>LOL at the term. How can you have 2 things as first priority?

That was my first thought as well. But actually, mobile and cloud can often be two faces of the same coin, with mobile as client and cloud as server. E.g. for MS Office.

abdul muis

@Rune,

So, how's about when the mobile and cloud were not in the same page. Such as when do the MS office for android (cloud first), it will support the competing platform (microsoft mobile NOT first).

Spawn

@abdul

http://www.businessinsider.com/microsoft-office-for-android-2014-6

This is Office, not Office365. That means mobile (full Office available on any device, Android or iOS, connected or not) and cloud (Office365 and integrated services like sharepoint for collaboration). Both, mobile (or more rightfully 'device' as Kevin turned named) and cloud (or 'services' to pick a better term) are working together, hand in hand.

We are living in a devices & services world. So, whats the problem? That Satya named them both as first priority? Heck, Ballmer had more then a hundred first priorities and yet partners like Nokia complained back then that Microsoft doesn't take mobile serious. Now its two and mobile is explicit named. Its not even 'devices' (which covers a more bigger sprectrum and was limited under Ballmer to devices running windows) but mobile, mobile, mobile.

Productivity, achieve more, do more. Connecting people. Nokia got that a long time ago. Finally Microsoft got it too. At least something that may survive if, and thats a still big if, Satya can survive next months and years to come.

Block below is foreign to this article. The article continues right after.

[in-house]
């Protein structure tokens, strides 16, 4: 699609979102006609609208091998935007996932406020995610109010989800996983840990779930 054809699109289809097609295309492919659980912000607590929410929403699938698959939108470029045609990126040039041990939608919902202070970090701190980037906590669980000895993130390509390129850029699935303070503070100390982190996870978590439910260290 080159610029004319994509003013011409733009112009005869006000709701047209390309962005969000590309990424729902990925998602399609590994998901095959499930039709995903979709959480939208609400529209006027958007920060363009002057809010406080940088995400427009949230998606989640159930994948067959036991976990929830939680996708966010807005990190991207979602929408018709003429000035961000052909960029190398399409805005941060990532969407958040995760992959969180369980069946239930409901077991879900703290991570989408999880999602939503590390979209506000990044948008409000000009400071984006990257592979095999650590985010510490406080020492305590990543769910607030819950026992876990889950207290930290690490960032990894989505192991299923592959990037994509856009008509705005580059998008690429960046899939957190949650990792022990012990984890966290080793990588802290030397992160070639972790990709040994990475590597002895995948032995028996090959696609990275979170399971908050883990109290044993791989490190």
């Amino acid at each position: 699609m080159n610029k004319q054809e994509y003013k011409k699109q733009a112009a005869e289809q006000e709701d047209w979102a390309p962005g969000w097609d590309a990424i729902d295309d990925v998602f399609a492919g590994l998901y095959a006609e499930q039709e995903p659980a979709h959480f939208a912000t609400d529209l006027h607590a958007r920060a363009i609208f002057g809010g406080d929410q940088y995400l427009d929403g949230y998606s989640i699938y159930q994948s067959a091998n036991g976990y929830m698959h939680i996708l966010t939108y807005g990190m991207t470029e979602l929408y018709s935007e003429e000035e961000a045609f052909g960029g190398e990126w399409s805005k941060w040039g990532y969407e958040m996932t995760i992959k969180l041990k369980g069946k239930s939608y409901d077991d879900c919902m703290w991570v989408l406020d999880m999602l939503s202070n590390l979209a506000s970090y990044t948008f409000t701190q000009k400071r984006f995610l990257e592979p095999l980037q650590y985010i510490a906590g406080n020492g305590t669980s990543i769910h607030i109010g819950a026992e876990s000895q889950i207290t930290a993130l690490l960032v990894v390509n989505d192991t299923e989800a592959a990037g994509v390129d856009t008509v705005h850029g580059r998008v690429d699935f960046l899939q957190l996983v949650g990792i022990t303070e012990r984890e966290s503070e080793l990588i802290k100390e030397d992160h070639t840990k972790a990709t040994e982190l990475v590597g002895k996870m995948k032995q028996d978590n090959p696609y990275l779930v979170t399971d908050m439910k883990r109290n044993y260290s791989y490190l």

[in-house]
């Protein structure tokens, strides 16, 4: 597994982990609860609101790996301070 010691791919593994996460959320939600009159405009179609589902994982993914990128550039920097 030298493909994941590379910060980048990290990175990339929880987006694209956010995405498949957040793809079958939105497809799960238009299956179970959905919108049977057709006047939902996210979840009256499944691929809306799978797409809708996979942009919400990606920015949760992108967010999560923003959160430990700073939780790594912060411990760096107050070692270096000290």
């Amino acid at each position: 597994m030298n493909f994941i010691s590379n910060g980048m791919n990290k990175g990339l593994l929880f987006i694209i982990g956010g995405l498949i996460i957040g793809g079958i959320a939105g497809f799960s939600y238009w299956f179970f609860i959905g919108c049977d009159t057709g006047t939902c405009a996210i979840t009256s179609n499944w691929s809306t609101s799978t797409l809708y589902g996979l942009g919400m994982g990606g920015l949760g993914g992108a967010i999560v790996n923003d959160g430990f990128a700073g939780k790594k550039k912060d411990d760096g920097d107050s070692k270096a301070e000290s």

AndThisWillBeToo

IDC opens the game by reporting Samsung unit sales drop (YoY even).
http://www.engadget.com/2014/07/29/samsung-market-share-drops/

RottenApple

Well, that was quite inevitable after the Galaxy 5 utterly failed to impress...

Sell Your Old Mobile Phone

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    Tomi Ahonen is a bestselling author whose twelve books on mobile have already been referenced in over 100 books by his peers. Rated the most influential expert in mobile by Forbes in December 2011, Tomi speaks regularly at conferences doing about 20 public speakerships annually. With over 250 public speaking engagements, Tomi been seen by a cumulative audience of over 100,000 people on all six inhabited continents. The former Nokia executive has run a consulting practise on digital convergence, interactive media, engagement marketing, high tech and next generation mobile. Tomi is currently based out of Hong Kong but supports Fortune 500 sized companies across the globe. His reference client list includes Axiata, Bank of America, BBC, BNP Paribas, China Mobile, Emap, Ericsson, Google, Hewlett-Packard, HSBC, IBM, Intel, LG, MTS, Nokia, NTT DoCoMo, Ogilvy, Orange, RIM, Sanomamedia, Telenor, TeliaSonera, Three, Tigo, Vodafone, etc. To see his full bio and his books, visit www.tomiahonen.com Tomi Ahonen lectures at Oxford University's short courses on next generation mobile and digital convergence. Follow him on Twitter as @tomiahonen. Tomi also has a Facebook and Linked In page under his own name. He is available for consulting, speaking engagements and as expert witness, please write to tomi (at) tomiahonen (dot) com